Dr. Layla Hashweh, a Palestinian raised in Jerusalem, has worked with different international organizations, and has several years of experience in the private, public, and NGO water sector in Palestine, Israel, Jordan, Europe, East Africa, Zambia, Ethiopia and South Africa.
Layla has a strong interdisciplinary background as she received her BSc in Agricultural Economics & Management with a minor in Environmental Studies from the Hebrew University in Israel. She then pursued her master’s degree in Hydrology and Water Quality working on the rehabilitation of a transboundary polluted stream at Ben Gurion University. Layla did her PhD in Hydrogeology with the Center for Development Research in Bonn, Germany, as part of the global food security initiative GlobE project ‘wetlands in East Africa’, focusing on the modelling of the endangered Ewaso Narok floodplain in Kenya. Layla spent the last two years working as a proposal manager for an engineering team, ensuring suitable country-specific design of water and wastewater systems. Layla is fluent in Arabic, English, and Hebrew, and has a high command of German.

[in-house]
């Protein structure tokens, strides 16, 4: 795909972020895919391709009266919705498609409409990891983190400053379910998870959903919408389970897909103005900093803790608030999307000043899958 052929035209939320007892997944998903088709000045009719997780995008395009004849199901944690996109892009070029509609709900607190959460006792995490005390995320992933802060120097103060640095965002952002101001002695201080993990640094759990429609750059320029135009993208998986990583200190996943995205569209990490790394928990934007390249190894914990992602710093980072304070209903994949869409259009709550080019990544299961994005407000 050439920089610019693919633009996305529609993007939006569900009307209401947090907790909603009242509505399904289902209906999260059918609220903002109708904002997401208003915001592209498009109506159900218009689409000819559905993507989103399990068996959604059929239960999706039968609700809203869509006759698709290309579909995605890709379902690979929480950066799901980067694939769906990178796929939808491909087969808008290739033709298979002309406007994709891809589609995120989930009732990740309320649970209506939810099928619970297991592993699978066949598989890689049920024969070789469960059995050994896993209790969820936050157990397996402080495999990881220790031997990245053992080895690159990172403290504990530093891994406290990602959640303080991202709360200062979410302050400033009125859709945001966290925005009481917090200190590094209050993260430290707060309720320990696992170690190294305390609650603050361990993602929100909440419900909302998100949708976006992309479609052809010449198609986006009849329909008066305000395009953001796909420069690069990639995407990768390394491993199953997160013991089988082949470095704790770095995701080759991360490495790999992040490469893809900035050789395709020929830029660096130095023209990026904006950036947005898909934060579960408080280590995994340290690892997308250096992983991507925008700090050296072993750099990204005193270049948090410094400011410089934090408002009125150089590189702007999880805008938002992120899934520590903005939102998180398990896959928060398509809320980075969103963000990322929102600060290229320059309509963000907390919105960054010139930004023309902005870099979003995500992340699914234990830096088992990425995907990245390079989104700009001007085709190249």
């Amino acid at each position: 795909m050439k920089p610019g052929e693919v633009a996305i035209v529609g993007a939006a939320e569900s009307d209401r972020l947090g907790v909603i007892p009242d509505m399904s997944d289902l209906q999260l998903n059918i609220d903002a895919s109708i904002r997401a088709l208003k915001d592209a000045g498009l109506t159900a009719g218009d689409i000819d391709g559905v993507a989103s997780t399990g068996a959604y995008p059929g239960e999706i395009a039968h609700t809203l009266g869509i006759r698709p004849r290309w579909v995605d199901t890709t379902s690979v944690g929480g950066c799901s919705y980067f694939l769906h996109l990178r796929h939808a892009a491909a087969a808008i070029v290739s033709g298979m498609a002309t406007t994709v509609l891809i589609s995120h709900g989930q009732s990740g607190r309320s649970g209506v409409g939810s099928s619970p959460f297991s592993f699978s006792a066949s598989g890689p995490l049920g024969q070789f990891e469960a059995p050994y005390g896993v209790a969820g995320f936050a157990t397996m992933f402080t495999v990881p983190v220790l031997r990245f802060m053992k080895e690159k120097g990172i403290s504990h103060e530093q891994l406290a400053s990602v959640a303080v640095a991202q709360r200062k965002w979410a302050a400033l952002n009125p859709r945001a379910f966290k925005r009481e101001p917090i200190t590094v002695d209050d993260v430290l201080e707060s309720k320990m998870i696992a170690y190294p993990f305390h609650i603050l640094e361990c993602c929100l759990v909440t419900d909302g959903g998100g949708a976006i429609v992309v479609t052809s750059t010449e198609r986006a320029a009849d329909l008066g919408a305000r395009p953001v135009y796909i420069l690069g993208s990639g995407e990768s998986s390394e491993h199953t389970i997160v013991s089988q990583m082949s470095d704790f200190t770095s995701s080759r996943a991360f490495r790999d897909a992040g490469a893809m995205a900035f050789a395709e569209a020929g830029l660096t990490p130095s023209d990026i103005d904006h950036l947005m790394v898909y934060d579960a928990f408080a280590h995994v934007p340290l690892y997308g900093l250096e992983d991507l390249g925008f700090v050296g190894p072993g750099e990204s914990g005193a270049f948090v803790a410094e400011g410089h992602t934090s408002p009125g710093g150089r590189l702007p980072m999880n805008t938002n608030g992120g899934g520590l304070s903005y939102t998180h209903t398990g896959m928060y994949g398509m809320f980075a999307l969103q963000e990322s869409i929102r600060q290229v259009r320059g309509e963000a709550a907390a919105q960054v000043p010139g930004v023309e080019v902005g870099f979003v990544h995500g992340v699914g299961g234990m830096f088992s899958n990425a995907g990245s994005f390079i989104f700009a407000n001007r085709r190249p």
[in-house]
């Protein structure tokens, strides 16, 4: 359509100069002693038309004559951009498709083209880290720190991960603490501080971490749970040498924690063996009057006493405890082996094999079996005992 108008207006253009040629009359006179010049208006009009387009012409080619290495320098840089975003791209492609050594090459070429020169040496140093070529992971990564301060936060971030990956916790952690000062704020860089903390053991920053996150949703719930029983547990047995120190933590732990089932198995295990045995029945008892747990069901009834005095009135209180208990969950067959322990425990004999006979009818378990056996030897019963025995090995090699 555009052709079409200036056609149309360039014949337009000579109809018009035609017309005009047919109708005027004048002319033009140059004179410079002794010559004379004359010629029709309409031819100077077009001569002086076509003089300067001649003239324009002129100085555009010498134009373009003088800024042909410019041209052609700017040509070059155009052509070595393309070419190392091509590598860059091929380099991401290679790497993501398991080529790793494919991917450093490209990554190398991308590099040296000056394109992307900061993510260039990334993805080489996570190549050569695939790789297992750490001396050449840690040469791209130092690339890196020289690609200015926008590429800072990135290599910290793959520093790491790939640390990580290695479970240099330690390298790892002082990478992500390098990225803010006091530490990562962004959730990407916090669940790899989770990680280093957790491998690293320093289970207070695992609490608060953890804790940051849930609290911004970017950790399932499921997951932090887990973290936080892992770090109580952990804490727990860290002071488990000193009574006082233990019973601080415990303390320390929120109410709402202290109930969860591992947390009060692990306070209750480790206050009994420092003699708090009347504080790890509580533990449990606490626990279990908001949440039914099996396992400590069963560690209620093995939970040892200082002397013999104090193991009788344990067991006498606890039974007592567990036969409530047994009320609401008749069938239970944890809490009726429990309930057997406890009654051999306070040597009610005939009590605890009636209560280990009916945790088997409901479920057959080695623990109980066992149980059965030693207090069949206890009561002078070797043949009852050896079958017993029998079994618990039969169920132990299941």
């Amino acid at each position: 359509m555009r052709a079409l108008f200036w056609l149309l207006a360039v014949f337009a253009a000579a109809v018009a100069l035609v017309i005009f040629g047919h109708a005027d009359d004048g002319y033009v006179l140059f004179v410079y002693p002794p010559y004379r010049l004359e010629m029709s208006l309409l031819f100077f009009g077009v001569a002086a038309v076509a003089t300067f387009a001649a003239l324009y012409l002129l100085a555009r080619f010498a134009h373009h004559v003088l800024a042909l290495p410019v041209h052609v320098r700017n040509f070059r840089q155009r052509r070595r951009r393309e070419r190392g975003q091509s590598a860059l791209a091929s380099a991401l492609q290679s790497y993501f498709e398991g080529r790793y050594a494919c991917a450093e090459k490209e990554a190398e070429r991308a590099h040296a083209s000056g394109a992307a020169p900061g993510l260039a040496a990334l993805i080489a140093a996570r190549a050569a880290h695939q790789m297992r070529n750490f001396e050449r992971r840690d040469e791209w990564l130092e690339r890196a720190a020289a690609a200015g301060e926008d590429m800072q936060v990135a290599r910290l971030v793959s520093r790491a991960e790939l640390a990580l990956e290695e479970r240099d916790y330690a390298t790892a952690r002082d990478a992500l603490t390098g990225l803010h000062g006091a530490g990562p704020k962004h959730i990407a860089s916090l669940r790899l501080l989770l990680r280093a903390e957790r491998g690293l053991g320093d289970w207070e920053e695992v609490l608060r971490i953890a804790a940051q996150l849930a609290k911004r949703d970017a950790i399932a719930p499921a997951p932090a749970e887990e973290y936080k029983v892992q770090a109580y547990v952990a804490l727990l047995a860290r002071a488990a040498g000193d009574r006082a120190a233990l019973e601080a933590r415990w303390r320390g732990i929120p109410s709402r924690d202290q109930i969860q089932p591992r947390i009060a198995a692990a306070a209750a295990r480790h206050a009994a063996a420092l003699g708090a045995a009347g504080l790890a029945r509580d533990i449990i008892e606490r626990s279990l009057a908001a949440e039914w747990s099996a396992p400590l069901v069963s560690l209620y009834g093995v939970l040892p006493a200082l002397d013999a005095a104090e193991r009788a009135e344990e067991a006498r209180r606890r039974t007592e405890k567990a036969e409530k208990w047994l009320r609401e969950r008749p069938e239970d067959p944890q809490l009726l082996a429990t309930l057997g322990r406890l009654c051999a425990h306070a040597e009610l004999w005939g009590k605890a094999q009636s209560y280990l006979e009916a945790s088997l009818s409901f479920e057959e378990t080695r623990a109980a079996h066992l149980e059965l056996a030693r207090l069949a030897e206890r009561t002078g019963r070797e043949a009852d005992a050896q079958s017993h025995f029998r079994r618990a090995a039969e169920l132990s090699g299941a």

- Water quality management
- Food security and wetlands
- Food-Water-Ecosystem Nexus
- Water, sanitation, and hygiene (WASH)
- Water policy and gender
- Dr. rer. nat. (Promotion in Hydrogeology and Geosciences), Bonn University, Germany – 2022.
Doctoral Thesis: Modeling of Ewaso Narok floodplain: A study of the hydrochemistry and hydrogeology in a data-scarce environment
- Master of Science in Hydrology & Water Quality, Ben-Gurion University, Israel – 2015.
Master’s Thesis: The eco-hydrology of the cross-border As Samen-Hebron Basin: The chemical transformation of pollutants along the As Samen-Hebron stream and aquifer system in Israel and Palestine
- Bachelor of Science in Agricultural Economics and Management & Environmental Studies, Hebrew University, Israel – 2011.
- Hashweh, Layla: Modeling of Ewaso Narok floodplain: a study of the hydrochemistry and hydrogeology in a data scarce environment. – Bonn, 2023. – Dissertation, Rheinische Friedrich-Wilhelms-Universität Bonn. https://bonndoc.ulb.uni-bonn.de/xmlui/handle/20.500.11811/10672